The situation involving the respective wives is, however, radically different. The parties' residence in a community property state and the conclusion that the partnership income was attributable principally to the personal services of the husbands leaves in controversy only the comparatively small portion of the partnership income, whatever that may be, which might be determined to be the product of the relatively insignificant original capital contributed to the business by the husbands before their marriage. Accepting the testimony that a community interest was in each case bestowed upon the wives, an unchallenged aspect of the record incorporated as a fact in our findings, and proceeding upon the principle exemplified by an array of authority that neither writing nor consideration is necessary to support such a transfer, the disposition of even this minor phase of the controversy presents no difficulty. The unavoidable conclusion is that all of the partnership income was that of the respective communities, and that the petitioner husbands are chargeable with only their community interest therein.

Kenney v. Kenney, 30 Pac.(2d) 398; Estate of Joe Crail, 46 B.T.A. 658.


The consequence of this result on the gift tax issue is that only a corresponding proportion of the gift was that of the respective husbands. The interest in the business transferred to the children was in fact limited to the capital accounts standing in the names of the petitioner husbands, and the terms of the agreement are adequate evidence that the parties intended the gifts to be restricted to the interests held by the marital communities, a conclusion entirely consistent with the necessary assumption that, on the least favorable interpretation, most of the partnership capital necessarily consisted of community property, resulting as it did preponderantly from the post-marital personal services of the husbands.

The consequent fractional portion of each gift deriving from the petitioner-husbands, coupled with the control over its subject matter which they each retained through their domination of the partnership, and even more securely by the continuing option necessarily retained to deprive the partnership of its principal value by the discontinuance of their own services, cf. Lucas v. Earl, 281 U.S. 111, have led us to value the gifts as set forth in our findings. Cf. Willoughby H. Rothrock, 7 T.C. 848, with William H. Gross, 7 T.C. 837. The very factors of parental interest and business control which have determined our disposition of the partnership issue are considerations tending to diminish the monetary worth of the gifts in terms of the impersonal pecuniary standards of the market place. The values thus determined, falling as they do within the permitted exclusions and exemptions, eliminate the deficiencies on this phase of the controversy.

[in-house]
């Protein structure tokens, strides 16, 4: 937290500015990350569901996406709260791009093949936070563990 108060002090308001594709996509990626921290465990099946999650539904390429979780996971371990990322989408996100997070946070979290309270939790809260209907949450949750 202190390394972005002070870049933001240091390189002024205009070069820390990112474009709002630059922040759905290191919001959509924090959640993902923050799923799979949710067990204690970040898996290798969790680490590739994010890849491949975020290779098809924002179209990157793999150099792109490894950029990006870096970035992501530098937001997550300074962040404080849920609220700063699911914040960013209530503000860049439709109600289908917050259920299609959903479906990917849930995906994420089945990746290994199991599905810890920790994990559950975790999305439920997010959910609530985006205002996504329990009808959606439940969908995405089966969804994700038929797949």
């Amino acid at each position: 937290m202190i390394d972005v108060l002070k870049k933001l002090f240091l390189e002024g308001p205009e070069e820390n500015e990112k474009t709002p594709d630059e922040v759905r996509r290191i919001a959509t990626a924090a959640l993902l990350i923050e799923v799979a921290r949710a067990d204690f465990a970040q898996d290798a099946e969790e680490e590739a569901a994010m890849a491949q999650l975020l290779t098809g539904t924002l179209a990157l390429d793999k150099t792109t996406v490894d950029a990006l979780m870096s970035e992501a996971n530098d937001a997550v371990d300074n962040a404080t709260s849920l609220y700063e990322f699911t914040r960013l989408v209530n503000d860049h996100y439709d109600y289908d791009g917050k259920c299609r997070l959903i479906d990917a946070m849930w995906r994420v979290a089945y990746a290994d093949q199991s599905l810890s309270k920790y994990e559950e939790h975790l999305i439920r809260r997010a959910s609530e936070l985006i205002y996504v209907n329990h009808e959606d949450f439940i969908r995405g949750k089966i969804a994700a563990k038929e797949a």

Assuming a value for the community interests of Samuel and Solman of $84,711, and of Morris of $72,609, and gross gifts by the respective husbands and wives of $42,355.50 in the one case and $36,304.50 in the other, exclusions based on the number of donees and apparently accepted by all parties reduce the net gifts to $30,355.50, $26,355.50, and $28,304.50. All petitioners assign as error respondent's failure to credit them with the full portion of the $40,000 exemption to which they were all entitled, thus effectively allocating to these gifts whatever share of the exemptions may be required to offset them. Since none of the net gifts at their maximum value exceeds $40,000 or will exhaust the exemption thus applied, no gift tax deficiency could be found on any valuation of the gifts within the range established by our findings, and any more specific figure announced by this opinion could be no more than dictum.

We accordingly find it unnecessary to decide that the gifts were ‘bona fide‘ or ‘completed‘ for purposes of determining a gift tax deficiency under the asserted remnant of authority of Robert P. Scherer, 3 T.C. 776. But see J. M. Henson, 10 T.C. 491. There was not here, as in the Scherer case, any testimony advanced by respondent's witnesses that the gifts were of so great a value that their uncontrolled transfer must be assumed.

Nor do we think it possible to ascribe to the capital interests, originating as they did with the parents, a value upon which some return to the children must be assumed. Cf. Claire L. Canfield, 7 T.C. 944. Although, as petitioners point out, respondent's determination of the gift tax deficiency indicates his assumption that some property interest was created in the children, petitioners deny the value attributed to it by respondent, and on this point our conclusion supports them. ‘Petitioners (in their brief) concede that, if the partnership agreement merely gave the minor partners the right to receive future income if, as and when earned by the efforts of the senior partners, such future income would clearly remain taxable to them * * * .‘ As we have already concluded, so great was the proportion of the income attributable to personal services and so doubtful was the present right of the children to the control or withdrawal of any part of their interest in the business that we are not prepared to attribute any of the partnership income to a contribution of capital by the children under any theory. It follows that the income tax deficiencies must be approved, except as to the community property issue, and the gift tax deficiencies overruled.

Decisions will be entered under Rule 50.